Editorials

Editorial

Health: Grilling the cooking police

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This time each year, millions of Americans resolve to cut down on fatty foods. And for good reason: Meals saturated in butter are among the reasons why about one-third of US adults are obese.

Those foods are what landed “Paula Deen’s Southern Cooking Bible’’ on the Physicians Committee for Responsible Medicine’s list of the unhealthiest cookbooks of 2011. In Deen’s kitchen, there’s nothing — from fresh vegetables to already-fatty treats — that can’t be improved by adding a stick of butter or cheese. While the physicians group may be using Deen as a celebrity scapegoat, its ranking offers a helpful reminder of what foods are unhealthy.

Unfortunately, the committee also included on its annual list “The Cook’s Illustrated Cookbook,’’ a book of recipes compiled by the team that publishes Cook’s Illustrated magazine out of America’s Test Kitchen in Brookline. Its sin? Featuring 50 pages of recipes for grilled meat. The physicians group defended its pick by explaining that grilled animal products can contain heterocyclic amines, a family of mutagenic and cancer-causing compounds. While some studies have suggested that charring meats produces compounds linked with cancer, the health threats posed by the grilled recipes in “The Cook’s Illustrated Cookbook’’ aren’t comparable to those posed by artery-clogging foods like Deen’s “lady’s brunch burger’’ — a hamburger patty piled high with a fried egg and bacon nestled between two Krispy Kreme donuts.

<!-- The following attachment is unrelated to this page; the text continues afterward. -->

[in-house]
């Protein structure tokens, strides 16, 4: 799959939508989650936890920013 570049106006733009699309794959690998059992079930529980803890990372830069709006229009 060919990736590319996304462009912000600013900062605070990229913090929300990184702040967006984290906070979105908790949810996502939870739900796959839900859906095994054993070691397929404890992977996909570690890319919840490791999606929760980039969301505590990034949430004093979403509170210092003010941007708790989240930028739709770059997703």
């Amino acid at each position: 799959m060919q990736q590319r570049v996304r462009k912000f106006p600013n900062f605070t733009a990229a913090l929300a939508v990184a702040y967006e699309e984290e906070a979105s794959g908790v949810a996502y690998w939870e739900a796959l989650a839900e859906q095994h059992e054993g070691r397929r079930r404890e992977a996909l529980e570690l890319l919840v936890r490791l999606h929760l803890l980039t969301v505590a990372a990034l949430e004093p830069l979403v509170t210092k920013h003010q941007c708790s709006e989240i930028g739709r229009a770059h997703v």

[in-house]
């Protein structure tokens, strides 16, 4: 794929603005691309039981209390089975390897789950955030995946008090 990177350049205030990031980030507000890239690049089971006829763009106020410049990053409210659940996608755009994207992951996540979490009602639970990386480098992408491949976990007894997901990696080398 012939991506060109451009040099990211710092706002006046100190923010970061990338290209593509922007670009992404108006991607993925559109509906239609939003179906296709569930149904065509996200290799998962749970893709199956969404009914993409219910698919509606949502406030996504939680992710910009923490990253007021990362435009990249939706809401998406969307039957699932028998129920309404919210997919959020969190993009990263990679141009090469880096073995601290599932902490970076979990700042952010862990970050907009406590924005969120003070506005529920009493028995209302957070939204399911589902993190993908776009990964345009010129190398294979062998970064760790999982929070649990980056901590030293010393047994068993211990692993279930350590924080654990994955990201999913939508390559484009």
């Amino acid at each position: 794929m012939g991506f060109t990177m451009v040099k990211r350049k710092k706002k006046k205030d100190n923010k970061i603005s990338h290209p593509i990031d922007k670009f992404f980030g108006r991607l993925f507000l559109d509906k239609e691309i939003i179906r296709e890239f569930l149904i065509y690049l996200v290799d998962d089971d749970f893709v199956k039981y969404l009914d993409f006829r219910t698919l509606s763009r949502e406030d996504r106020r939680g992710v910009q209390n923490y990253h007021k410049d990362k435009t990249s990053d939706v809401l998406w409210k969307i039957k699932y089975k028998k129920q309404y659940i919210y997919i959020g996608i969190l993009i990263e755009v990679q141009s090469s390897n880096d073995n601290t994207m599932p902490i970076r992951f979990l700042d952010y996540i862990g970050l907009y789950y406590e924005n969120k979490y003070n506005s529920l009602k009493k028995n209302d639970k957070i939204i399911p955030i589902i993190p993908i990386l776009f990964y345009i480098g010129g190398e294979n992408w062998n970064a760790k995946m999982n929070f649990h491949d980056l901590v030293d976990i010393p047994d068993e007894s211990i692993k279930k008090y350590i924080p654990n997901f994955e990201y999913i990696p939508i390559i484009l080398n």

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Those hoping to eat better in 2012 shouldn’t throw out their grill recipes just yet. When prepared properly and eaten in moderation, grilled chicken kebabs are always a better choice than fried chicken.